Students who successfully complete program requirements will earn a notation on their transcript!
For details and an application form, go to http://federalsemester.umd.edu and/orhttp://globalsemesterdc.umd.edu or contact our office: 2407 Marie Mount Hall, 301-314-0261. Dr. Joan Burton, Director. Applications preferred by Monday, April 6. Rolling admissions thereafter.

GVPT Distinguished Lecture with Dr. Jacob Hacker, April 10 at 11am in the Maryland Room, Marie Mount Hall

The Department of Government and Politics
Distinguished Lecture Series
is pleased to announce

Jacob Hacker's picture

Stanley B. Resor Professor of Political Science &
Director of the Institute for Social and Policy Studies

Jacob Hacker
Department of Political Science at Yale University

"American Amnesia: Reclaiming the Forgotten Roots of American Prosperity

Friday, April 10, 2015
11:00am - 12:30pm
Maryland Room, Marie Mount Hall
(a very light reception to follow)


Jacob S. Hacker is Stanley Resor Professor of Political Science and Director of the Institution for Social and Policy Studies at Yale University. An expert on the politics of US health and social policy in cross-national perspective, he is the author or co-author of five books, numerous journal articles, and a wide range of popular writings on American politics and public policy, with a focus on health and economic security.  With the support of the Rockefeller Foundation, he directs the Economic Security Index, a multi-year project examining economic insecurity in the United States, and he currently serves as a member of the High-Level Expert Group on the Measurement of Economic Performance and Social Progress, housed at the Organization for Economic Cooperation and Development.  He recently won the Heinz Eulau Prize of the American Political Science Association for his 2013 article “The Insecure American,” written with Philipp Rehm and Mark Schlesinger. His latest book is Winner-Take-All Politics: How Washington Made the Rich Richer and Turned Its Back on the Middle Class (2011, Simon and Schuster), written with Paul Pierson. His next book, also co-authored with Pierson, will be published in spring 2015: American Amnesia: Rediscovering the Forgotten Roots of American Prosperity.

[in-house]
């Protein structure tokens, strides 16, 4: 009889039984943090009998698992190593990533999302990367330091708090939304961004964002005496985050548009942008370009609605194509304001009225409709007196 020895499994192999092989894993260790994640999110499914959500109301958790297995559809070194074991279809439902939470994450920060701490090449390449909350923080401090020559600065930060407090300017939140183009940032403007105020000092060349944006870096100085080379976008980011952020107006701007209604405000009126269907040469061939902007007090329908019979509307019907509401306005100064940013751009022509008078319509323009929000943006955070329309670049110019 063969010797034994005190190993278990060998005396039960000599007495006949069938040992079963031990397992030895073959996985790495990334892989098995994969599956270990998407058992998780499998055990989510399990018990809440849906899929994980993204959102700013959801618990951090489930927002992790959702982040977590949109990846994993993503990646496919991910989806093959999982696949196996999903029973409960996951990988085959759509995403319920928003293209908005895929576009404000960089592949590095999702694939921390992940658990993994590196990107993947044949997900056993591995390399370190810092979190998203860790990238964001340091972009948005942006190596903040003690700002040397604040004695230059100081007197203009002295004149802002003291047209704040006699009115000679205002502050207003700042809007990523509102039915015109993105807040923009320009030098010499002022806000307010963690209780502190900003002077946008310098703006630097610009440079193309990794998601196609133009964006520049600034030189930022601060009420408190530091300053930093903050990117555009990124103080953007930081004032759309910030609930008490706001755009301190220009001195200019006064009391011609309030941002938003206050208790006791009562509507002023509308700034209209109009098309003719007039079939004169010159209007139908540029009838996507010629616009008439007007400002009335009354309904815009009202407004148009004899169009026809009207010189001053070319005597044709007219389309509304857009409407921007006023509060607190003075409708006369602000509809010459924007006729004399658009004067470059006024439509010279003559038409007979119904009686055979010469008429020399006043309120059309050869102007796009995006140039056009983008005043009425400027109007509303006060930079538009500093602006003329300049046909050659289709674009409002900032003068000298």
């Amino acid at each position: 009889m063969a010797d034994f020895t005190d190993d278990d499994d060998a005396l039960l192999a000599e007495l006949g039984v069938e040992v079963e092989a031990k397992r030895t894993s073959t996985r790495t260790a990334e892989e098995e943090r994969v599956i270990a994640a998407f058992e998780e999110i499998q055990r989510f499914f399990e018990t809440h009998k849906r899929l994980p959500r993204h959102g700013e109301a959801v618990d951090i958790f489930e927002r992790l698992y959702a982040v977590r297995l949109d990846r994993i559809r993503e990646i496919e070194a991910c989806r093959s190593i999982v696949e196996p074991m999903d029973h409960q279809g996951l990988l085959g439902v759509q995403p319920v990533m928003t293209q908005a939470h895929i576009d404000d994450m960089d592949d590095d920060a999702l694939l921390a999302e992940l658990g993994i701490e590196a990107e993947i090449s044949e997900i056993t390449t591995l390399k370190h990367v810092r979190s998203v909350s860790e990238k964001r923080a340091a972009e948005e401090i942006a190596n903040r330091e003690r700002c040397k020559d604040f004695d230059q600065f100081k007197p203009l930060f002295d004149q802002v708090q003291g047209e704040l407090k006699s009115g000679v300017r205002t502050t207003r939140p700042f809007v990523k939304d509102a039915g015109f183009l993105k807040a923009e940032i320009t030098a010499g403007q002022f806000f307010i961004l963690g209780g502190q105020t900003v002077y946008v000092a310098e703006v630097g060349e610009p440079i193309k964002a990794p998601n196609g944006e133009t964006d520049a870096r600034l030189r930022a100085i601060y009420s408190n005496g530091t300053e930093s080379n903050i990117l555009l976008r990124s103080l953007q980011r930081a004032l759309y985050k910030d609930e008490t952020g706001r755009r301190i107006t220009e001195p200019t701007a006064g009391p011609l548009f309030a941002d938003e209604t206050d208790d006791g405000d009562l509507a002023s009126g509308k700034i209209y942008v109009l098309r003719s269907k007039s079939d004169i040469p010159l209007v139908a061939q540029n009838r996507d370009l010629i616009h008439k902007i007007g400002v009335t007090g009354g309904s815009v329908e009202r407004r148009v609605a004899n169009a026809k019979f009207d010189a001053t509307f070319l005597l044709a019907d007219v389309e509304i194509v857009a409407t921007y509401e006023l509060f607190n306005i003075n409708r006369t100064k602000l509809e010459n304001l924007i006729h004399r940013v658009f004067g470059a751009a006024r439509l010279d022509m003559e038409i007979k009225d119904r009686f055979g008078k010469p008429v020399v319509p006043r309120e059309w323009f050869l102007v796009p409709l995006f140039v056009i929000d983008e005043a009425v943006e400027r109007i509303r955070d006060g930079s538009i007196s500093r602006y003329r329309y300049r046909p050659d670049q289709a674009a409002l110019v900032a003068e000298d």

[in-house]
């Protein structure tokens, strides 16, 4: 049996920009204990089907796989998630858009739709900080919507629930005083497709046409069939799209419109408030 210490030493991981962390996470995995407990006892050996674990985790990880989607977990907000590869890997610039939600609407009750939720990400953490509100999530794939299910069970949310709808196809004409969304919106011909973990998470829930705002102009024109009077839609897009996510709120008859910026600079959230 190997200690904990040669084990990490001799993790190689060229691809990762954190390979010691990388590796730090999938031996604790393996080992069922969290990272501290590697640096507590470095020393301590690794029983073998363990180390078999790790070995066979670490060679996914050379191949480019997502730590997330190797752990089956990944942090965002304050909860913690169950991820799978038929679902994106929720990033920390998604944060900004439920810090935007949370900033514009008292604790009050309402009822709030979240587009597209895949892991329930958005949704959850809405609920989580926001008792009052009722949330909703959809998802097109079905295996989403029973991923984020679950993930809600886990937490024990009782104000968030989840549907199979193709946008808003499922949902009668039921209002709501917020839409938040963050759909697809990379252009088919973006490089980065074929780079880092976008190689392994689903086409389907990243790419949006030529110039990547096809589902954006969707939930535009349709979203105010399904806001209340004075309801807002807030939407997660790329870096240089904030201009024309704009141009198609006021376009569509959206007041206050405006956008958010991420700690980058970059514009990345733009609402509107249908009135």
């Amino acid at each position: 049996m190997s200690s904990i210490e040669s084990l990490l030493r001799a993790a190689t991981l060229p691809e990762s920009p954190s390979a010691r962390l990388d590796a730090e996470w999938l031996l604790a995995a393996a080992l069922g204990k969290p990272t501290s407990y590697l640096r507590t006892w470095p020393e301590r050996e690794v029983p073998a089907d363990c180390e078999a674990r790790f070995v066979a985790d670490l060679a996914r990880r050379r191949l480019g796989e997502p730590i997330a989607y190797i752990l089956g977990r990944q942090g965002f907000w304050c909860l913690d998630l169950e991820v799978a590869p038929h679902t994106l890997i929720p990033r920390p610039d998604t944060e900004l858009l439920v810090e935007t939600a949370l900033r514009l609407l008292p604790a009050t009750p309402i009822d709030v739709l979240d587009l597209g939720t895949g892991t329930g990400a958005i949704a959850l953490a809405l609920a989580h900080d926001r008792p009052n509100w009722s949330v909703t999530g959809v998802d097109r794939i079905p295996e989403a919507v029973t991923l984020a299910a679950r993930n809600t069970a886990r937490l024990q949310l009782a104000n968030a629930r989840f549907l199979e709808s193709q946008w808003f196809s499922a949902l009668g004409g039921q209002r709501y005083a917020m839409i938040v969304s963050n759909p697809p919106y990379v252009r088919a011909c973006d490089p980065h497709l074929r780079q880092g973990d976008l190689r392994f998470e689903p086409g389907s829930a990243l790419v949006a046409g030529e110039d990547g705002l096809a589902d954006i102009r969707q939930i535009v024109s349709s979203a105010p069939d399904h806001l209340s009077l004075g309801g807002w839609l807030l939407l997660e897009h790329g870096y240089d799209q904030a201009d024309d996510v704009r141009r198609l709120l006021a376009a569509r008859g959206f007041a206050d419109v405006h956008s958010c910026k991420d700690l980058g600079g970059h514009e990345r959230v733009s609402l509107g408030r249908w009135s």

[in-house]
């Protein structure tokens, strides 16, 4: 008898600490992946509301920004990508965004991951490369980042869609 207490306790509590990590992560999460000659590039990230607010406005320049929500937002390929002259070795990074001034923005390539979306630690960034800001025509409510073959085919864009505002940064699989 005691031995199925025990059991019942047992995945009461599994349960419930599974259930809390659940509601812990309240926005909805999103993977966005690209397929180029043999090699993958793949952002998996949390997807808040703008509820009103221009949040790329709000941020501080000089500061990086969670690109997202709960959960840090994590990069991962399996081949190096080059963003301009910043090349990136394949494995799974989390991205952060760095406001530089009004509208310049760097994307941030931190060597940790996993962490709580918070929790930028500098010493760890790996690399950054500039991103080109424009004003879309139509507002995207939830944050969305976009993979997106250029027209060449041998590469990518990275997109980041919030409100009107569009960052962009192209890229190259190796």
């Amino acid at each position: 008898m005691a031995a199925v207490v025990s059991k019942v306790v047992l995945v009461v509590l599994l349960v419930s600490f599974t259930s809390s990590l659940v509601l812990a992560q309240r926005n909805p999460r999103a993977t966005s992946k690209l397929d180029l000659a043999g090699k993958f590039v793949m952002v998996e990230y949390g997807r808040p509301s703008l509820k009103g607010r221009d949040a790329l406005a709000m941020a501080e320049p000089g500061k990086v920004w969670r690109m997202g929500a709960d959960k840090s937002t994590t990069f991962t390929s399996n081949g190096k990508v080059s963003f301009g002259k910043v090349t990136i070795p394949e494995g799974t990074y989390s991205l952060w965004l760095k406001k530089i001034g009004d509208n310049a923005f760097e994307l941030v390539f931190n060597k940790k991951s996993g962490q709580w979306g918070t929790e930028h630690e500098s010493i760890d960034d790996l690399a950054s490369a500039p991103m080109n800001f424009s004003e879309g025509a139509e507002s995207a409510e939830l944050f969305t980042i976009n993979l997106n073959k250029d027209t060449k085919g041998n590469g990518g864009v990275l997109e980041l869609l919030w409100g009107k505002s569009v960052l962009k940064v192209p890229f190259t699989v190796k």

Intelligence Analyst, Office of Naval Intelligence (Position)

Meet and network with professionals recruiting for the following position at the Geographical Sciences Career & Internship Fair 2015  Friday, March 27, 2015 • 9:30 a.m.-12:30 p.m. (Location: 1124 LeFrak Hall)
Intelligence Analyst, Office of Naval Intelligence - Kennedy Irregular Warfare Center
Job Description
The Naval Intelligence Community spans across many organizations that provide direct support to the Navy, Marine Corps, U.S. Coast Guard and various Joint and Fleet Commands. Gain an understanding of the roles and responsibilities of the Navy relative to the broader Intelligence Community and work side by side with your fellow companions throughout the DOD and various other intelligence agencies. 

This position serves as an Intelligence Specialist starting at the GG-07 or GG-09 level with promotion potential to GG-13. Core job duties include performing intelligence analysis and production for Naval Special Warfare (NSW), Navy Expeditionary Combat Command (NECC) and other Navy and Department of Defense customers. This division supports U.S. Navy SEAL Teams, Special Boat Teams, Navy Explosive Ordinance Disposal Units, Naval Construction Units and Riverine Units. This position is located in Suitland, MD at the Kennedy Irregular Warfare Center. 

- Support USN SEAL Teams with intelligence to meet current and planned mission requirements.